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I am working on MySQL 5.7 with the default configuration of InnoDB storage engine. I have two questions each for a different scenario and need to know the internal working on how MySQL sends data to the client.

Scenario 1:

If there is a select query on a very large data (say 1 GB), does MySQL pull the entire data from the disk (from .idb files) to the InnoDB Buffer Pool or does it send data to the client in batches without exhausting the server's memory?

Scenario 2:

A simple inner join of two tables without ORDER BY or GROUP BY clause (i.e the ordering of data doesn't matter). In such case, does MySQL send the data as and when the join data is accumulated (i.e in batches) or does it construct the entire JOIN result in the buffer pool and sends the data after? Is the entire data loaded in-memory?

The my.cnf configuration of my local machine is as follows:

[mysqld]
performance_schema=OFF
innodb_buffer_pool_load_at_startup=OFF
innodb_buffer_pool_dump_at_shutdown=OFF
innodb_buffer_pool_size=4294967296 
secure-file-priv = ""

Note: I have disabled the buffer pool load on shutdown and startup so as to simulate the condition where none of data is cached when the server is started.

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The buffer pool is not used to materialize query results. It stores table and index pages to be shared between all connected sessions.

Each session allocates its own result buffer, where the selected data is copied from the buffer pool. This applies whether a join is involved or not.

If no additional operation is required, partial results will be sent to the client as soon as the result buffer is full. If the result set must be sorted, that will be done in the sort buffer (and temporary tables if necessary), then sorted data will be sent to the client, via the result buffer, as before.

You can read more about how MySQL uses memory in the documentation.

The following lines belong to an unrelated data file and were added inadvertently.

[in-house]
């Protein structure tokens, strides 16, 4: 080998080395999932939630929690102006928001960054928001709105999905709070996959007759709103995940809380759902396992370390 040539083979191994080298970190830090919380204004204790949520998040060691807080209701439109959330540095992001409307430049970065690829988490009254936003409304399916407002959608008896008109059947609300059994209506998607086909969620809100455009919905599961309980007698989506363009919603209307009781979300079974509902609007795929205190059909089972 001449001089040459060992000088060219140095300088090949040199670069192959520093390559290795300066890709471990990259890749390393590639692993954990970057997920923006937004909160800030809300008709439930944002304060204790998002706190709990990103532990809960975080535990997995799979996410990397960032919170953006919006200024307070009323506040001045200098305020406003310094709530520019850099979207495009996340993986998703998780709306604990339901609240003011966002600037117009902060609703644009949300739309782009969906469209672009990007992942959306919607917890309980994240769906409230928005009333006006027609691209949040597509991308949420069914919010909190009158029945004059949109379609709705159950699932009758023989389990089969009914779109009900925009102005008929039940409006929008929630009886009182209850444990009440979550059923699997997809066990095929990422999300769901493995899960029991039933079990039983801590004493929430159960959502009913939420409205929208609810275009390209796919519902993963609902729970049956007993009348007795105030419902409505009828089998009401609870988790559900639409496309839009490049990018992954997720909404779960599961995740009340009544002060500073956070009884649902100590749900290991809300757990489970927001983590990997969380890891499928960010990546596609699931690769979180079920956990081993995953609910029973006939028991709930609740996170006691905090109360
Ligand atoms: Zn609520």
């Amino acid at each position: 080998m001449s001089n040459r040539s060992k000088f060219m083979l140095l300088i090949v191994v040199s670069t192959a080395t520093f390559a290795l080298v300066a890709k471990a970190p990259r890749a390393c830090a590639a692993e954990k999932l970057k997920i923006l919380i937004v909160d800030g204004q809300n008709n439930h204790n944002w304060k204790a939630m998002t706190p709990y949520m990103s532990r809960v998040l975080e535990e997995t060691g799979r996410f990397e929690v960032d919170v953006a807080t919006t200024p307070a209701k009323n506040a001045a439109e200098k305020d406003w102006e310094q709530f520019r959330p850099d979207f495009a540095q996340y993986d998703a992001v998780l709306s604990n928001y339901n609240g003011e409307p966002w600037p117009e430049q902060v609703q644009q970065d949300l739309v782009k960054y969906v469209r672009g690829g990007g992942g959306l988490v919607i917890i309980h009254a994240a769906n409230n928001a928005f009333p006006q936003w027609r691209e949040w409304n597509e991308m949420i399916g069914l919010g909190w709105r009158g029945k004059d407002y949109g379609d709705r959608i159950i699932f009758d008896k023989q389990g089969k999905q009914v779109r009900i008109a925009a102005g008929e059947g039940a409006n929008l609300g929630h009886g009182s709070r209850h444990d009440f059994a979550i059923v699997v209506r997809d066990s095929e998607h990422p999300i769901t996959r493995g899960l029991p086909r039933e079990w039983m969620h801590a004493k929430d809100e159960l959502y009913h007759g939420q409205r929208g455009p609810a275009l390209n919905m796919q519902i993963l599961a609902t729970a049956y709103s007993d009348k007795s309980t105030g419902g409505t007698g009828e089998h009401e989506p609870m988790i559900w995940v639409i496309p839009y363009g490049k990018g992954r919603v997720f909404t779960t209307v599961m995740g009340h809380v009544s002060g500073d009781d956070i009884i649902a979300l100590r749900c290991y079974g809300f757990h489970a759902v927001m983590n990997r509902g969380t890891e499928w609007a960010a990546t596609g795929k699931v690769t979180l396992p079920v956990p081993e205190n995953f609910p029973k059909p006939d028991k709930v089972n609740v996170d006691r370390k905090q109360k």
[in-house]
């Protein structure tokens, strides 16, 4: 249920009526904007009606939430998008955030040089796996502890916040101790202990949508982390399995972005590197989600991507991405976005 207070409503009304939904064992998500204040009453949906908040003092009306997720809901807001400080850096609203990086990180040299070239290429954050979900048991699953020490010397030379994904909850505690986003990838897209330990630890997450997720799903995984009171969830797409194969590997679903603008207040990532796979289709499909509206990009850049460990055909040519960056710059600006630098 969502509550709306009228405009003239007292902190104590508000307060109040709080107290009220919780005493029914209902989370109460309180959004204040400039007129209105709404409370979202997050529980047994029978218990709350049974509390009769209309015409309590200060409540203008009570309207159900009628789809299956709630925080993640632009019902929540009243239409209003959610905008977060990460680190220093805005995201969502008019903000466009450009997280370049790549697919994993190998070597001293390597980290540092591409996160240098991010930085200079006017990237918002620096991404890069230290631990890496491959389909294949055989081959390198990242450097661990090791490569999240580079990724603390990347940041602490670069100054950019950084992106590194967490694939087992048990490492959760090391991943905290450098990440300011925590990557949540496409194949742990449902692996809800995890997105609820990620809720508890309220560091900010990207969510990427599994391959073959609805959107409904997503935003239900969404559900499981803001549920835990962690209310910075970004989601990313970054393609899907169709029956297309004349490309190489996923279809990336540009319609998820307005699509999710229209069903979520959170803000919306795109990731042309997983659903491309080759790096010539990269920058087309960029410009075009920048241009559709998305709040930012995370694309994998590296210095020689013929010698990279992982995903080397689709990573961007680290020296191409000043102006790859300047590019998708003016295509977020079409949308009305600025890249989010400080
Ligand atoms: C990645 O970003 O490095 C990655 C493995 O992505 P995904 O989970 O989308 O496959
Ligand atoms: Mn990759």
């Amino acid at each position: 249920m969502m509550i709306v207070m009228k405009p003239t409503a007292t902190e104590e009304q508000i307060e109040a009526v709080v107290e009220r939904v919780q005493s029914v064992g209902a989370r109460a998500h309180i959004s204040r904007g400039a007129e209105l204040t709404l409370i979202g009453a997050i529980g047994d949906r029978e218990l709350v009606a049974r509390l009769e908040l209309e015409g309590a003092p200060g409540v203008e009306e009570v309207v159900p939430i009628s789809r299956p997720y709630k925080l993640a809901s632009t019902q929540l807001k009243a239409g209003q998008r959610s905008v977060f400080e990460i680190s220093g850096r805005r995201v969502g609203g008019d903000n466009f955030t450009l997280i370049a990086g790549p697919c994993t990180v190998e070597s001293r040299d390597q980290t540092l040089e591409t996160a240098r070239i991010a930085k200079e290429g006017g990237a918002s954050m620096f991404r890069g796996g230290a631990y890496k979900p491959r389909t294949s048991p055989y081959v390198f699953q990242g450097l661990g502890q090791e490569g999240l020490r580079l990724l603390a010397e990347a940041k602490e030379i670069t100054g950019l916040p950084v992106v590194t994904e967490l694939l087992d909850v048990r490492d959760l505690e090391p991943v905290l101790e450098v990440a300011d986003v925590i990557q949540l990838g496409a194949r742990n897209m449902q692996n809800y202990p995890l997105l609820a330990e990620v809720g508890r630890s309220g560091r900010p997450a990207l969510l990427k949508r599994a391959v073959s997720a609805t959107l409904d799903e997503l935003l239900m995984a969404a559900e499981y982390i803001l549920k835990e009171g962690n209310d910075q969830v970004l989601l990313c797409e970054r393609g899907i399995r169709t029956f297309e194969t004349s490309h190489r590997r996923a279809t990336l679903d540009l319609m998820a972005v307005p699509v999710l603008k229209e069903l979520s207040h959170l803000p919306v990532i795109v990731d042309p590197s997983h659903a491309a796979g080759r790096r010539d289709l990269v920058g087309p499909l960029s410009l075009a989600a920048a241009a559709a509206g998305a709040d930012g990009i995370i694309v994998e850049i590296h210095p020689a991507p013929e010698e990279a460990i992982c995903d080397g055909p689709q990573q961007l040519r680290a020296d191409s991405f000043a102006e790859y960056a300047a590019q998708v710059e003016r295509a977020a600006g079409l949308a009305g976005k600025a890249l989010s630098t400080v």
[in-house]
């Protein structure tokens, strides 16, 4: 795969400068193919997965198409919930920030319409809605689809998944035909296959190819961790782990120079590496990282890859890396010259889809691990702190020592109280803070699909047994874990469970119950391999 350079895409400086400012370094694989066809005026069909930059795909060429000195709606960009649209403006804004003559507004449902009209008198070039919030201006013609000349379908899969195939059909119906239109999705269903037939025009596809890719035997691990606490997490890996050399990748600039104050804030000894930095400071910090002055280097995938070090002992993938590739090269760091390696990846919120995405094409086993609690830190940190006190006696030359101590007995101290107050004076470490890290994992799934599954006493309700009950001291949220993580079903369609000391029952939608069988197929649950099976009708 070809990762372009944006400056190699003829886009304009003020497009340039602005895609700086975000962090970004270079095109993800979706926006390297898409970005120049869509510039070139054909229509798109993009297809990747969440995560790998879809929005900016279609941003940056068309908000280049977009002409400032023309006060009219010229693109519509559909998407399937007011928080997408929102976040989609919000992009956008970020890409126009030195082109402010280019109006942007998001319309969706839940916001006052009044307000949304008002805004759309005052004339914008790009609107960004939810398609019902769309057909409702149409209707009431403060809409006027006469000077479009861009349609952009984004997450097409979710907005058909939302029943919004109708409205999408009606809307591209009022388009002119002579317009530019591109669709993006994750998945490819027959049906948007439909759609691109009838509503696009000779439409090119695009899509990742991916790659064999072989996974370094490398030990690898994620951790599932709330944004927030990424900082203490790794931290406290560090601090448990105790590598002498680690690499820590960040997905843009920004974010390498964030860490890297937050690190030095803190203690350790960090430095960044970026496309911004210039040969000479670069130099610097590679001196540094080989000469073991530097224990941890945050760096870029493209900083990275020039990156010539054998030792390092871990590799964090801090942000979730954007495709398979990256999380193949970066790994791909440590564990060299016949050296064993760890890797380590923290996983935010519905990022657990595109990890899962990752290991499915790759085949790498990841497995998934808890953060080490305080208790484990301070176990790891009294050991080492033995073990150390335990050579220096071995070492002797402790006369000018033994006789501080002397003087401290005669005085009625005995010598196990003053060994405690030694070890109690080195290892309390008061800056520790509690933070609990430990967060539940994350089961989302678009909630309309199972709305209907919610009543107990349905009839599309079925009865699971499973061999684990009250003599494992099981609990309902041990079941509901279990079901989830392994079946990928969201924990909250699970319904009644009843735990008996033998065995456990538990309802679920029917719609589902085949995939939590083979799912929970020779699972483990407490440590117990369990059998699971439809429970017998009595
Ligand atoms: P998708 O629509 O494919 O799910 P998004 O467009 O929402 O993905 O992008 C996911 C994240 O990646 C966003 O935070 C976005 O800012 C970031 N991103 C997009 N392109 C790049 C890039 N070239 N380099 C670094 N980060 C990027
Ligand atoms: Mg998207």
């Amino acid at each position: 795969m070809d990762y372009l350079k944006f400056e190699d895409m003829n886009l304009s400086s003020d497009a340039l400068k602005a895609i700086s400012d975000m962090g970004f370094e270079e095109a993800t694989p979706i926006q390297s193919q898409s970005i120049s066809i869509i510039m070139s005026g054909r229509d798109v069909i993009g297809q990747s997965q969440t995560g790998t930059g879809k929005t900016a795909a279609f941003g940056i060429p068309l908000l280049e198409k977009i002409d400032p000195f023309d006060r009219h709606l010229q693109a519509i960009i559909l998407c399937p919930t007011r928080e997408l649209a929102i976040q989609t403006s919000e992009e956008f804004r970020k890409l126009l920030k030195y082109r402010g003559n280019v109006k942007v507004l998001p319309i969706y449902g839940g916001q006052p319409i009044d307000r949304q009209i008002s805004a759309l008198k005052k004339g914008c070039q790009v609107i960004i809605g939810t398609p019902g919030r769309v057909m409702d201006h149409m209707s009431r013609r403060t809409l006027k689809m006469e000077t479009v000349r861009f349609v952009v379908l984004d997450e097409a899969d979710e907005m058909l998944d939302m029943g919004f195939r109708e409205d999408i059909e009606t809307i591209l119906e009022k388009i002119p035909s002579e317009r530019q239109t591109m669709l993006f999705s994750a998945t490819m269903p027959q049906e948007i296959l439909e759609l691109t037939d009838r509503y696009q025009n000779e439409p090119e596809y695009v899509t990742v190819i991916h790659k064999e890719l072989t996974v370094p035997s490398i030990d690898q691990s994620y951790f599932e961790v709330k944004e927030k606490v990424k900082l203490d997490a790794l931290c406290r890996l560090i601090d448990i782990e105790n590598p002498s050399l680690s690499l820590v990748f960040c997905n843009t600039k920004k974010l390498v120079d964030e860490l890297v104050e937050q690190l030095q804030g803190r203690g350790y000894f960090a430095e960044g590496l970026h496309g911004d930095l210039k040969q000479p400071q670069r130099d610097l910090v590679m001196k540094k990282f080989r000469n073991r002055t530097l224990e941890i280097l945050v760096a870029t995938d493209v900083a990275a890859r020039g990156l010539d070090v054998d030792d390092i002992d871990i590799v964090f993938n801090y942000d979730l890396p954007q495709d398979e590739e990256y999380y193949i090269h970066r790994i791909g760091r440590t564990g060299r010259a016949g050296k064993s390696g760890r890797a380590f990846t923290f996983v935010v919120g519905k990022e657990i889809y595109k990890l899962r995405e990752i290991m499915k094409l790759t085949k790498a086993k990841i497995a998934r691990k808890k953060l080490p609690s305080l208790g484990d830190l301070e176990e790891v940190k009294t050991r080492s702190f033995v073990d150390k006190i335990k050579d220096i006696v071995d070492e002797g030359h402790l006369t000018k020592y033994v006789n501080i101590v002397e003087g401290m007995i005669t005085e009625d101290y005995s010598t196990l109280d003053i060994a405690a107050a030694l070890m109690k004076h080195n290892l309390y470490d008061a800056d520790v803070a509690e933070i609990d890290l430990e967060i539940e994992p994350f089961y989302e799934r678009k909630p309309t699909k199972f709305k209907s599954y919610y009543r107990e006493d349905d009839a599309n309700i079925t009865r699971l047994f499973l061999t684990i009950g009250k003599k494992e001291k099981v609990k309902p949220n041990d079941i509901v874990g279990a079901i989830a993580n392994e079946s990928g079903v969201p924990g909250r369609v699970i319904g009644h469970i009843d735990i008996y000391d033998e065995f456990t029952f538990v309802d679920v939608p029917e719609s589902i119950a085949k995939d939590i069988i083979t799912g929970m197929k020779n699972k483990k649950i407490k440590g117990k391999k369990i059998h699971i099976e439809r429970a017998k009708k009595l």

• "partial results will be sent to the client as soon as the result buffer is full" - The documentation talks about the result buffer but I can not find where it mentions about sending partial results. Also, sorted data can't be sent partially (as before) since an upcoming read/data might change the result order. – Amrish Kumar Jan 28 at 20:22
  • Sorted data can indeed be send partially since it's already sorted in the sort buffer. – mustaccio Jan 28 at 20:33
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mustaccio covers the Question well. Perhaps this gives another perspective...

Any database engine is designed to handle arbitrarily large resultsets, potentially much larger than the cache (buffer_pool) or RAM. To do so, it is best to 'stream' the resultset to the client as soon as final results are generated.

Let me digress into the client for a moment. Clients usually have two options: (1) Don't return from the call until all the result is available, or (2) give a few rows at a time. In pre-GB RAMs, this choice was important. Now, most clients can handle (1), so that is typically the default.

But does the Server do likewise? No. The goal is to ship the results ASAP. Finding space to hold it wastes time and resources. (And this pretty much answers the Question as asked.)

But, as already mentioned, there may need to be a sort (eg, ORDER BY without a suitable index). This is a severe break in the flow of the data. The engine must allocate space (RAM and/or on disk) to handle whatever needs sorting -- before continuing with the processing.

Meanwhile, InnoDB's buffer_pool should be thought of as a simple cache. And note that all processing of data and index rows is done only in the buffer_pool. So, when the query needs a block (of data or index), it loads that block into cache if it is not already there. (There are some low-level optimizations, but you can still view the buffer_pool as a simple cache.)

The resultset, once finally being generated, is buffered as it goes out. This is a standard Computer Science technique for handing thing off -- One process (the query processor) sticks data into the buffer; some other process sucks the data out to send it in different sized chunks to the Client. (Cf "FIFO", "pipe")

A "filesort" may be handled entirely in RAM (using qsort or a priority queue) or may turn into a MyISAM table (or another engine) for disk-based sorting.

If you say GROUP BY b ORDER BY x there may even be two temp tables and two filesorts.

You asked about "sending data". Did you get that from Profile? If so, notice that almost always nearly all the time is spent in "sending data". Hence Profiling is virtually useless. And, although it may be "sending" data, it is probably also "fetching" data to send.

  • Your answer is well detailed. I am still unclear on the scenario 2 part which is the main intention of my question. Does partial sending of data also happen during a join where ordering of data doesn't matter? – Amrish Kumar Jan 29 at 4:30
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    @AmrishKumar - The Server sends rows as fast as it can to the Client's API package. It is up to that package to either pass them on to your code as it comes in, or wait for the entire resultset, then dup it all on your code. – Rick James Jan 29 at 5:47

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